As we await the criminal trial of the officer who killed our son, we have gathered strength from the love and support of those who support our mission to hold law enforcement officials accountable for their actions. However, I am compelled to tell you that the road to justice is not easy. The pain you feel now is unimaginable and at times will feel intolerable, but through it all we must not, and we cannot lose hope.
Your son’s life mattered. Our son’s life mattered. We must demand that something change! We must demand justice!
Clinton Jones, Sr. and Kattie Jones
The Parents of Corey Lamar Jones

Clinton "C.J." Jones, Jr., walks into his brother Corey Jones' funeral at Payne A.M.E. Chapel on October 31, 2015.
Clinton “C.J.” Jones, Jr., walks into his brother Corey Jones’ funeral at Payne A.M.E. Chapel on October 31, 2015.

The parents’ letter comes hours after Clinton “C.J.” Jones, Jr., brother of Corey Jones took to social media and posted the message below to Sterling’s family:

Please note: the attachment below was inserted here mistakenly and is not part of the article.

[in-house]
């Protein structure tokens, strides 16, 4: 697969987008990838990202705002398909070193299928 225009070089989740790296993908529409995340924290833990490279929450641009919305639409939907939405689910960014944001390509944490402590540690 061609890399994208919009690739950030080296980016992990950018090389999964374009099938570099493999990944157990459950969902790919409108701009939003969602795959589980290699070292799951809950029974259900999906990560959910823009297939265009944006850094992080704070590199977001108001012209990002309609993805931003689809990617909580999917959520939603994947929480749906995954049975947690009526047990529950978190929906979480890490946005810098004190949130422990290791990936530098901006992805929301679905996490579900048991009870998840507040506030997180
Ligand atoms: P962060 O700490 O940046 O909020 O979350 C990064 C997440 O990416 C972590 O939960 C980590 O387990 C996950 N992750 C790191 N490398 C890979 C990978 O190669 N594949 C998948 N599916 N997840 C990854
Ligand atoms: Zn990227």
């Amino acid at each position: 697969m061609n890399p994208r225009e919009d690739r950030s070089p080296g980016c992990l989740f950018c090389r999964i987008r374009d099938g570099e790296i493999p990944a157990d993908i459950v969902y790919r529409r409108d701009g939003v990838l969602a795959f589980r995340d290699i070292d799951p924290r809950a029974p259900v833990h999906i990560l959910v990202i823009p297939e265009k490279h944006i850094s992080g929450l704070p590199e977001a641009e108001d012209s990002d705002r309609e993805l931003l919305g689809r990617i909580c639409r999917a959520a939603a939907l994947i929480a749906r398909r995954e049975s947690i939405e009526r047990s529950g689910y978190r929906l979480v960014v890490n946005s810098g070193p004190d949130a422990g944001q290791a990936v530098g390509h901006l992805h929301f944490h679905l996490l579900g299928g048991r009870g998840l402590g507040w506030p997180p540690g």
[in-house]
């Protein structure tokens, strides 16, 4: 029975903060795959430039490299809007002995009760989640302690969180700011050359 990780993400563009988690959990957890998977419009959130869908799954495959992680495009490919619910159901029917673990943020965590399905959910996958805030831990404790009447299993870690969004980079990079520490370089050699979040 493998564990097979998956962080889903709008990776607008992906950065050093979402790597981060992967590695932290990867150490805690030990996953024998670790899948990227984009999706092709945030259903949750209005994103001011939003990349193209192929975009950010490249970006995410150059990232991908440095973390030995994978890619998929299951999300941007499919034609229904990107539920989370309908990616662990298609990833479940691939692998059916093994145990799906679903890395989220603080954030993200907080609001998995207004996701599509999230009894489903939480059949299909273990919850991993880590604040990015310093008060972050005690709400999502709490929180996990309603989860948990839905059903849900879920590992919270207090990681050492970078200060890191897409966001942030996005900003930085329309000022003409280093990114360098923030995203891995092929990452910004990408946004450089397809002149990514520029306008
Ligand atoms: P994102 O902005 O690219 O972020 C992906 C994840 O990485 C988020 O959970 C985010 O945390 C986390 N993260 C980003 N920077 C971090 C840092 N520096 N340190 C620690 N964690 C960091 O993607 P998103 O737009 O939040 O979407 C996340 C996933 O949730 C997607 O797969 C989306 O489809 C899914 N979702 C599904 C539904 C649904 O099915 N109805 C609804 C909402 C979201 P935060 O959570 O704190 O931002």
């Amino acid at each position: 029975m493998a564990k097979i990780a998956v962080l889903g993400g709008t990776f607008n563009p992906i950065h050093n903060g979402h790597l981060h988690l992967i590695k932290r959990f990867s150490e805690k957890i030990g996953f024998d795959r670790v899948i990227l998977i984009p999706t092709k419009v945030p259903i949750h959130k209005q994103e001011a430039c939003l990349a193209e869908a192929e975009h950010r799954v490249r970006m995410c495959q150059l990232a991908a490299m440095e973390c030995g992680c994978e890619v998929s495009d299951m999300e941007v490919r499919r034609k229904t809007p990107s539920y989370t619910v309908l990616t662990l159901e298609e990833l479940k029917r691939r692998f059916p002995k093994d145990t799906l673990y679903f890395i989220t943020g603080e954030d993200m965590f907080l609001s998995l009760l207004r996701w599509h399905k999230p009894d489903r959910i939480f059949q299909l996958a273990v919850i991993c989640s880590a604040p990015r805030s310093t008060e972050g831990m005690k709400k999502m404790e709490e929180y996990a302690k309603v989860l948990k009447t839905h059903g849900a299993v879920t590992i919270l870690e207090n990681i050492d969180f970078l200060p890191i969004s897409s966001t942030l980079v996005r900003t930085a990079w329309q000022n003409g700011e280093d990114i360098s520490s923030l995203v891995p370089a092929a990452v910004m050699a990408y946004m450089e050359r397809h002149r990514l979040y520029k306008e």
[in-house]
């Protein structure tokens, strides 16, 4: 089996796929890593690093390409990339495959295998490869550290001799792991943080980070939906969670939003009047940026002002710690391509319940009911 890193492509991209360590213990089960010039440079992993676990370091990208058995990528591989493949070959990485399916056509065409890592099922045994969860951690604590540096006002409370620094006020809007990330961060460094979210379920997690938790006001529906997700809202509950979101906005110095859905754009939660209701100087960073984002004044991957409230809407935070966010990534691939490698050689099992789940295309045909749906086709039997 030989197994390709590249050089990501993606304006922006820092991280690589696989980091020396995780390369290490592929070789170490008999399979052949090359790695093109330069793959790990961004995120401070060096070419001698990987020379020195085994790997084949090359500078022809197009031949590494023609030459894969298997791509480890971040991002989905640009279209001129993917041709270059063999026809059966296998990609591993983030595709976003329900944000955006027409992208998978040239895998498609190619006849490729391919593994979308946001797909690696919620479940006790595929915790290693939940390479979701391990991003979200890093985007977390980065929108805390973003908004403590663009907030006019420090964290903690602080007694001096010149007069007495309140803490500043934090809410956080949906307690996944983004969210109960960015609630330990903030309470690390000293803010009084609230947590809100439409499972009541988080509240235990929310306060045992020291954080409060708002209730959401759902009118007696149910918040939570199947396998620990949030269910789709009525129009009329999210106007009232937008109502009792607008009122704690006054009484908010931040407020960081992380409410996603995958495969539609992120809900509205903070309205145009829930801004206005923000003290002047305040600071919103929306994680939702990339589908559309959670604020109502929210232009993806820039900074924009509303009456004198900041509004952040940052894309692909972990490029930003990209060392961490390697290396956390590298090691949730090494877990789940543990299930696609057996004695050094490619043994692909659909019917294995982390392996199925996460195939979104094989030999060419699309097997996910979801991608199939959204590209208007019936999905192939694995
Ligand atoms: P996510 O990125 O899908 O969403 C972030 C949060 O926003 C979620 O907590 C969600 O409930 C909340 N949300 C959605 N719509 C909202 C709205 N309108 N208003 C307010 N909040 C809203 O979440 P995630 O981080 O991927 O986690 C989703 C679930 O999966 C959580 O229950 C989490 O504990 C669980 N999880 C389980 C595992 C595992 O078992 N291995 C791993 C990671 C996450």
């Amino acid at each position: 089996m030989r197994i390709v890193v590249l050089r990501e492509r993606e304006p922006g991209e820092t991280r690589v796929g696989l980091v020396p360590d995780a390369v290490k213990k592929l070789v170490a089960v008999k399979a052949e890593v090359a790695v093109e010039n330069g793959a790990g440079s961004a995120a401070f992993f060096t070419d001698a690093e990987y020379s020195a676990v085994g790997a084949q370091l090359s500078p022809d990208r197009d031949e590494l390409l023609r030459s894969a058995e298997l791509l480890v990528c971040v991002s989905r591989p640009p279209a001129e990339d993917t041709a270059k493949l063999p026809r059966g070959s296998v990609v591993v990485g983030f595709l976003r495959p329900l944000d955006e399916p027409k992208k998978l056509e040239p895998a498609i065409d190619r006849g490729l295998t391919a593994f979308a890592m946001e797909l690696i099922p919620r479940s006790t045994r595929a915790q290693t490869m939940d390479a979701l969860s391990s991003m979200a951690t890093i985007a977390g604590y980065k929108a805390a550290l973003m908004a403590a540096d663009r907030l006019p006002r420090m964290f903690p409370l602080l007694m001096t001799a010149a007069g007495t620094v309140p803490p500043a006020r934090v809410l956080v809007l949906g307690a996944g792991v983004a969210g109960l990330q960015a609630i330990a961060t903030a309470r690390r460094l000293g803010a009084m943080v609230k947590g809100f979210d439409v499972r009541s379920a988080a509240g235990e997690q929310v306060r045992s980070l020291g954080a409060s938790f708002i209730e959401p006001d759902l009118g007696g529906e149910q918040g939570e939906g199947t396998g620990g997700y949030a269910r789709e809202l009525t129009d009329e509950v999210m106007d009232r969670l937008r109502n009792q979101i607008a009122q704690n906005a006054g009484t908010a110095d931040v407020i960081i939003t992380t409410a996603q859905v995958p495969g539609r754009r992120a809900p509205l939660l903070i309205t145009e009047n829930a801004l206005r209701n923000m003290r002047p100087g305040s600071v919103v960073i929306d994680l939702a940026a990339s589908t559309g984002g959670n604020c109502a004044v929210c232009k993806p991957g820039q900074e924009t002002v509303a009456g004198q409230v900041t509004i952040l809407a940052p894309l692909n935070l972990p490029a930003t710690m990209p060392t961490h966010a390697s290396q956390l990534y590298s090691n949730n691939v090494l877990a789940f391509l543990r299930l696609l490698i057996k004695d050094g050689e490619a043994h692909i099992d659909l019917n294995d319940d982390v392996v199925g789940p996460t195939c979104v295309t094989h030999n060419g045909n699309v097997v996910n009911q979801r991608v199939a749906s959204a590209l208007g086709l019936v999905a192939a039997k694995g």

TO THE FAMILY OF ‪#‎ALTONSTERLING‬

CJ Jones: THE BROTHER OF COREY JONES.

My family and I are extremely saddened to see another abuse-of-power murder by overly aggressive police officers who lack compassion and patience for those whose job it is to protect and serve: the community.

Sunlight, as they say, is the best sanitation; and the light should shine brightest from the top down. Nothing confuses and angers a community more than to be unable to distinguish the police from those the police are tasked to protect us from.

Our family knows the heartache the Sterling Family is experiencing and we will pray for their healing to start. However, we do not demand the diminishing of any anger you may feel for this crime – that too is justified.

Alton Sterling, killed in a confrontation with police in Baton Rouge, La., on Tuesday July 5, 2016.
Alton Sterling, killed in a confrontation with police in Baton Rouge, La., on Tuesday July 5, 2016.